In Spain, the film will be distributed in theaters by Elamedia; its free-to-air broadcasting rights were acquired by Spanish public broadcaster RTVE.
Often eyeing Latin American partnerships, Solita’s movie slate has already racked up a standout track record in recent years, scoring screenings at international festivals such as Berlinale, Seminci, Seattle, Sitges, Montreal and Guadalajara, and distribution on platforms such as HBO, Movistar+, Mubi and Filmin.
In 2019, the Madrid-based company co-produced Antonella Sudasassi’s Costa Rica Academy Awards entry “The Awakening of the Ants,” which world premiered at the Berlinale Forum and won a Seattle Grand Jury Prize.
“’The Awakening of the Ants’ changed our perception of the market and we started to look for projects directly linked to Latin America, made by women. There we found ‘La Pecera,’” producer José Esteban Alenda commented.
“We are learning how to go from dreaming our own stories to accompany the dreams of others. In Glorimar Marrero Sánchez we found an author with a highly stimulating vision.”
Solita’s latest four co-productions are Latin American, two of them, currently in post: Maria Zanetti’s Meikincine-sold “Alemania,” in partnership with Argentina’s Juan Pablo Miller’s Tarea Fina, and Jenifer de la Rosa’s creative documentary “Hija del volcán,” a co-production with Mexico.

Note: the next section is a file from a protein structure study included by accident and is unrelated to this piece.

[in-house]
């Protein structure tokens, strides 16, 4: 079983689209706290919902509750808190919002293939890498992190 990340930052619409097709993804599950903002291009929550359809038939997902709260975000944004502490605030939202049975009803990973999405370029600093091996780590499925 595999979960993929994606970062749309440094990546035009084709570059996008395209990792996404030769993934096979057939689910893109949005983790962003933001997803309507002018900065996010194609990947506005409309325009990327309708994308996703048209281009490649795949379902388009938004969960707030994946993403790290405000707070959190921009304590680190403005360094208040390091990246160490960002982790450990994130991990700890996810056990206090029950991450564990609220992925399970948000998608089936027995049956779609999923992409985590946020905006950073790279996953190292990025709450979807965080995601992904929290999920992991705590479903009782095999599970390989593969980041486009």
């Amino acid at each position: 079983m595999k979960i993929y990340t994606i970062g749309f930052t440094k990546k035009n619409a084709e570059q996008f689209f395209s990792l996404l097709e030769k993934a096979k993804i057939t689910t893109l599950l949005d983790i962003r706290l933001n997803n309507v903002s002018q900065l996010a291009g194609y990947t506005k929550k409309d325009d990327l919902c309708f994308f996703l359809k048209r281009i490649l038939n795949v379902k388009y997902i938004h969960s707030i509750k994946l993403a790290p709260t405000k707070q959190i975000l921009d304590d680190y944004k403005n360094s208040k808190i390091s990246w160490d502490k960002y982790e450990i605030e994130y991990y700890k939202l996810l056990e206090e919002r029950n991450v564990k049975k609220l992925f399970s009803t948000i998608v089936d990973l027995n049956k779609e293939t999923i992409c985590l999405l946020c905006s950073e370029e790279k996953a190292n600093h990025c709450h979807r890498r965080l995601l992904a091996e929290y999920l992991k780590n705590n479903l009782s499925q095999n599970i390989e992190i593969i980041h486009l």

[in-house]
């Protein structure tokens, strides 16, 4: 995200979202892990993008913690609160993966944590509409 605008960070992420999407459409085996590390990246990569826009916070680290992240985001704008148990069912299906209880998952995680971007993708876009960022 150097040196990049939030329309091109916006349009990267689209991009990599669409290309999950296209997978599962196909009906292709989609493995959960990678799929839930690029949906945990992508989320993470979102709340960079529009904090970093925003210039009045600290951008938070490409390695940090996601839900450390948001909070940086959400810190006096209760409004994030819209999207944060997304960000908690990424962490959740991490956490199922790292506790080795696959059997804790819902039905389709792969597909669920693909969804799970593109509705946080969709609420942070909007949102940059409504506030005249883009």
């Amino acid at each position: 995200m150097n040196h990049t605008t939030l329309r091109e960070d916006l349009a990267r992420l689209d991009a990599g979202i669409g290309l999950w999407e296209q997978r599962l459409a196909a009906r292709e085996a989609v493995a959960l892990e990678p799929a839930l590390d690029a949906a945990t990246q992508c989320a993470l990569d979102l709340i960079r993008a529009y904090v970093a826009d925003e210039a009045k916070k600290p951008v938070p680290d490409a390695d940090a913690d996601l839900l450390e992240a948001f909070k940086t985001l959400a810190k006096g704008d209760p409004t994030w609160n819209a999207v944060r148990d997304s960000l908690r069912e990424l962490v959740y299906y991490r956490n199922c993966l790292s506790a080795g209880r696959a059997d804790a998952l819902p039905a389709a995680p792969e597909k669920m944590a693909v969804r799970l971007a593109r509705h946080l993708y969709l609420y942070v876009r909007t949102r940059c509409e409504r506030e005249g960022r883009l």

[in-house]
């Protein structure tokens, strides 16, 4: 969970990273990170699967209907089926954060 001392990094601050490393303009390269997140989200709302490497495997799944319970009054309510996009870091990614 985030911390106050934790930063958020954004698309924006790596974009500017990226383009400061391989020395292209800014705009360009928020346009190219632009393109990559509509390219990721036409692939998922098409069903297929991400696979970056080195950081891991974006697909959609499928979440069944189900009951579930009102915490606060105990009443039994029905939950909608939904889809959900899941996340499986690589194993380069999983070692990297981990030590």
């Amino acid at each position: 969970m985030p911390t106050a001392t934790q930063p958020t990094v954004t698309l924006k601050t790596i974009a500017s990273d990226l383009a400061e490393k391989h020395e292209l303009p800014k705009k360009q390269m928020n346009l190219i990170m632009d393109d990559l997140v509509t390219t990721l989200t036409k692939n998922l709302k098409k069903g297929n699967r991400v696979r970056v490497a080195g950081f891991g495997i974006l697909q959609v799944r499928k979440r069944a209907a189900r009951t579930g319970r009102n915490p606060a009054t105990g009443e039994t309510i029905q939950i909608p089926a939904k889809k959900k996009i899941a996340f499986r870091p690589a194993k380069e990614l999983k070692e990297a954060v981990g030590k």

The Esteban Alenda brothers’ career as directors will continue with “Alma y los siete monstruos,” a co-production with María del Puy Alvarado at Madrid’s Malvalanda (“Madre,” “The Mole Agent”), based on the novel about a 12-year-old girl who has to learn to live with a series of monsters under her bed.
“This is a fantasy genre coming of age tale aimed at a family audience that talks about the importance of our children’s mental health and that aims to strengthen communication between parents and children,” José Esteban Alenda explained.
Also promoting new voices at home, Solita is developing Marta Matute’s Alzheimer drama ”Yo no moriré de amor,” winner of the SGAE Julio Alejandro Best Feature Screenplay Award and scheduled to roll next year.
Further new projects in Spain take in Spanish-Chinese filmmaker Jiajie Yu Yan’s “Tres edades,” selected by the Netflix Summer Camp and Spanish Film Academy Residence.
A drama without stereotypes about the Chinese community in Spain, “Tres edades” follows Xiaowei, a 7-year-old Chinese boy, who lands in Barcelona in 1992 to live with his parents, whom he does not recognize, since they emigrated when he was still a baby.
“I am part of a generation that has grown up without references in Spanish fiction that go beyond clichés and stereotypes about reality and Chinese culture. From this absence of references, the need to narrate a story like ‘San Dai Shi Guang’ (‘Tres edades’), which allows us to reflect on detachment, uprooting, cultural identity, generational clashes and a lack of communication,” Jiajie Yu Yan argued.
“At Solita, we speak the same language as other authors, so communication with them is more fluid,” Alenda said.